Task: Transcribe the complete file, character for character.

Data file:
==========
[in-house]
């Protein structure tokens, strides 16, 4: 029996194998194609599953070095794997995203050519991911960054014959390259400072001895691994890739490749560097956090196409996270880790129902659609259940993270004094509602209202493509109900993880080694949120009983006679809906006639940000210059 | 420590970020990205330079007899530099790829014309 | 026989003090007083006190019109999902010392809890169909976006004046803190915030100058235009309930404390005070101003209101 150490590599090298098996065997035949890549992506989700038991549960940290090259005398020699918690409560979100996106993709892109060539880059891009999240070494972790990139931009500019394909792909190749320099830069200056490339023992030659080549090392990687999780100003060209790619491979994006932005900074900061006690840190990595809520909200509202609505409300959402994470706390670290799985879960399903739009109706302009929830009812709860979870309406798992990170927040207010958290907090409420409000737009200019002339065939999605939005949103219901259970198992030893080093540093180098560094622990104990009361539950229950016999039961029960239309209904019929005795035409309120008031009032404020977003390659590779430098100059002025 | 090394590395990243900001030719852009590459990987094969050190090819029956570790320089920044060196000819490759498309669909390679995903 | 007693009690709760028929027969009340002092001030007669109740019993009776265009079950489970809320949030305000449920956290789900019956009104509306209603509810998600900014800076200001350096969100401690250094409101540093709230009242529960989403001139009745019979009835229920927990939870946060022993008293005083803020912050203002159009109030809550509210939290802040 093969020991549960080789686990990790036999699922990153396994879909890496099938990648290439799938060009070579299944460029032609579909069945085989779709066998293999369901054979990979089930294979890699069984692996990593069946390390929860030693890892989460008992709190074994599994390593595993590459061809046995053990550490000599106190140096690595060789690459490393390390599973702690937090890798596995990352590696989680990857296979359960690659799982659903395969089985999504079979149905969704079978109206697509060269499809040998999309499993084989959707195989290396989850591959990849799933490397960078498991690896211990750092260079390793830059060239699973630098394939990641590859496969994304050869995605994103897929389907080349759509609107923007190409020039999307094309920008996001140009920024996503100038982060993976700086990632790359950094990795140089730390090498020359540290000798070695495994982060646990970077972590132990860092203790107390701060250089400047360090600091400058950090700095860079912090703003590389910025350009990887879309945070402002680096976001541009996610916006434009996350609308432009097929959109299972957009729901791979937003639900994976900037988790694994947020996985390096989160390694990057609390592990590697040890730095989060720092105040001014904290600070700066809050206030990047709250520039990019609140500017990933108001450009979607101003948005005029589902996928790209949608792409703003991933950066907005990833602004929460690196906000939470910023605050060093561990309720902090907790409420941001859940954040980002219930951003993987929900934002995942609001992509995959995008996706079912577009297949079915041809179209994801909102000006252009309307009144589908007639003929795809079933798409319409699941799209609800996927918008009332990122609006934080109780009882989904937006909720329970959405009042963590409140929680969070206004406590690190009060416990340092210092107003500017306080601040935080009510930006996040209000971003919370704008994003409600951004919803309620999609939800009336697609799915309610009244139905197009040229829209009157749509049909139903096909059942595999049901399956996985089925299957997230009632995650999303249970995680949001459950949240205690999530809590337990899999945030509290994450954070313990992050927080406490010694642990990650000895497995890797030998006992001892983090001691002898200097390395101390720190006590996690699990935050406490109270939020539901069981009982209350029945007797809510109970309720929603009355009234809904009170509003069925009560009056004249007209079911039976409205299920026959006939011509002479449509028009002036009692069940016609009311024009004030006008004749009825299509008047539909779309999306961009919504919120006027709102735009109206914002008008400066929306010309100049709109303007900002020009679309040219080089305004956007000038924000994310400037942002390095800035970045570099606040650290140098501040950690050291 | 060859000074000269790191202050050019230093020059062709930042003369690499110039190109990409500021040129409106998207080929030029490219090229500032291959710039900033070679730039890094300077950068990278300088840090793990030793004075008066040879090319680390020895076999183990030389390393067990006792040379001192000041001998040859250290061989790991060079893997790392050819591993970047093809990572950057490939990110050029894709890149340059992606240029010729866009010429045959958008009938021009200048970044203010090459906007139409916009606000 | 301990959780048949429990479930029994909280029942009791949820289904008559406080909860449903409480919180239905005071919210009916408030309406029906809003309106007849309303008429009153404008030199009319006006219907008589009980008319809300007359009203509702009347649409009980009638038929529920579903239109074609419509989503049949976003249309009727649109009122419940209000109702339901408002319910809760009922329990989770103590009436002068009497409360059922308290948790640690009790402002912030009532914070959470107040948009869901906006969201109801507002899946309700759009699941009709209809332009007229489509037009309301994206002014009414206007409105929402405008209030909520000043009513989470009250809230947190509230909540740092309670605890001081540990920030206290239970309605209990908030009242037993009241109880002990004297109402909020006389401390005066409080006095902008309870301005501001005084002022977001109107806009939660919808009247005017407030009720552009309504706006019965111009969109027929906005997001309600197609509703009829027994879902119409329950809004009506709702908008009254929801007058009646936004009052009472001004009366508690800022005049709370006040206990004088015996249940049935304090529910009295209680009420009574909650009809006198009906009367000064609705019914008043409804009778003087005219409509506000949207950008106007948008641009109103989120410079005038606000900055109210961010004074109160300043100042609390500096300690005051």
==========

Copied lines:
[in-house]
């Protein structure tokens, strides 16, 4: 029996194998194609599953070095794997995203050519991911960054014959390259400072001895691994890739490749560097956090196409996270880790129902659609259940993270004094509602209202493509109900993880080694949120009983006679809906006639940000210059 | 420590970020990205330079007899530099790829014309 | 026989003090007083006190019109999902010392809890169909976006004046803190915030100058235009309930404390005070101003209101 150490590599090298098996065997035949890549992506989700038991549960940290090259005398020699918690409560979100996106993709892109060539880059891009999240070494972790990139931009500019394909792909190749320099830069200056490339023992030659080549090392990687999780100003060209790619491979994006932005900074900061006690840190990595809520909200509202609505409300959402994470706390670290799985879960399903739009109706302009929830009812709860979870309406798992990170927040207010958290907090409420409000737009200019002339065939999605939005949103219901259970198992030893080093540093180098560094622990104990009361539950229950016999039961029960239309209904019929005795035409309120008031009032404020977003390659590779430098100059002025 | 090394590395990243900001030719852009590459990987094969050190090819029956570790320089920044060196000819490759498309669909390679995903 | 007693009690709760028929027969009340002092001030007669109740019993009776265009079950489970809320949030305000449920956290789900019956009104509306209603509810998600900014800076200001350096969100401690250094409101540093709230009242529960989403001139009745019979009835229920927990939870946060022993008293005083803020912050203002159009109030809550509210939290802040 093969020991549960080789686990990790036999699922990153396994879909890496099938990648290439799938060009070579299944460029032609579909069945085989779709066998293999369901054979990979089930294979890699069984692996990593069946390390929860030693890892989460008992709190074994599994390593595993590459061809046995053990550490000599106190140096690595060789690459490393390390599973702690937090890798596995990352590696989680990857296979359960690659799982659903395969089985999504079979149905969704079978109206697509060269499809040998999309499993084989959707195989290396989850591959990849799933490397960078498991690896211990750092260079390793830059060239699973630098394939990641590859496969994304050869995605994103897929389907080349759509609107923007190409020039999307094309920008996001140009920024996503100038982060993976700086990632790359950094990795140089730390090498020359540290000798070695495994982060646990970077972590132990860092203790107390701060250089400047360090600091400058950090700095860079912090703003590389910025350009990887879309945070402002680096976001541009996610916006434009996350609308432009097929959109299972957009729901791979937003639900994976900037988790694994947020996985390096989160390694990057609390592990590697040890730095989060720092105040001014904290600070700066809050206030990047709250520039990019609140500017990933108001450009979607101003948005005029589902996928790209949608792409703003991933950066907005990833602004929460690196906000939470910023605050060093561990309720902090907790409420941001859940954040980002219930951003993987929900934002995942609001992509995959995008996706079912577009297949079915041809179209994801909102000006252009309307009144589908007639003929795809079933798409319409699941799209609800996927918008009332990122609006934080109780009882989904937006909720329970959405009042963590409140929680969070206004406590690190009060416990340092210092107003500017306080601040935080009510930006996040209000971003919370704008994003409600951004919803309620999609939800009336697609799915309610009244139905197009040229829209009157749509049909139903096909059942595999049901399956996985089925299957997230009632995650999303249970995680949001459950949240205690999530809590337990899999945030509290994450954070313990992050927080406490010694642990990650000895497995890797030998006992001892983090001691002898200097390395101390720190006590996690699990935050406490109270939020539901069981009982209350029945007797809510109970309720929603009355009234809904009170509003069925009560009056004249007209079911039976409205299920026959006939011509002479449509028009002036009692069940016609009311024009004030006008004749009825299509008047539909779309999306961009919504919120006027709102735009109206914002008008400066929306010309100049709109303007900002020009679309040219080089305004956007000038924000994310400037942002390095800035970045570099606040650290140098501040950690050291 | 060859000074000269790191202050050019230093020059062709930042003369690499110039190109990409500021040129409106998207080929030029490219090229500032291959710039900033070679730039890094300077950068990278300088840090793990030793004075008066040879090319680390020895076999183990030389390393067990006792040379001192000041001998040859250290061989790991060079893997790392050819591993970047093809990572950057490939990110050029894709890149340059992606240029010729866009010429045959958008009938021009200048970044203010090459906007139409916009606000 | 301990959780048949429990479930029994909280029942009791949820289904008559406080909860449903409480919180239905005071919210009916408030309406029906809003309106007849309303008429009153404008030199009319006006219907008589009980008319809300007359009203509702009347649409009980009638038929529920579903239109074609419509989503049949976003249309009727649109009122419940209000109702339901408002319910809760009922329990989770103590009436002068009497409360059922308290948790640690009790402002912030009532914070959470107040948009869901906006969201109801507002899946309700759009699941009709209809332009007229489509037009309301994206002014009414206007409105929402405008209030909520000043009513989470009250809230947190509230909540740092309670605890001081540990920030206290239970309605209990908030009242037993009241109880002990004297109402909020006389401390005066409080006095902008309870301005501001005084002022977001109107806009939660919808009247005017407030009720552009309504706006019965111009969109027929906005997001309600197609509703009829027994879902119409329950809004009506709702908008009254929801007058009646936004009052009472001004009366508690800022005049709370006040206990004088015996249940049935304090529910009295209680009420009574909650009809006198009906009367000064609705019914008043409804009778003087005219409509506000949207950008106007948008641009109103989120410079005038606000900055109210961010004074109160300043100042609390500096300690005051």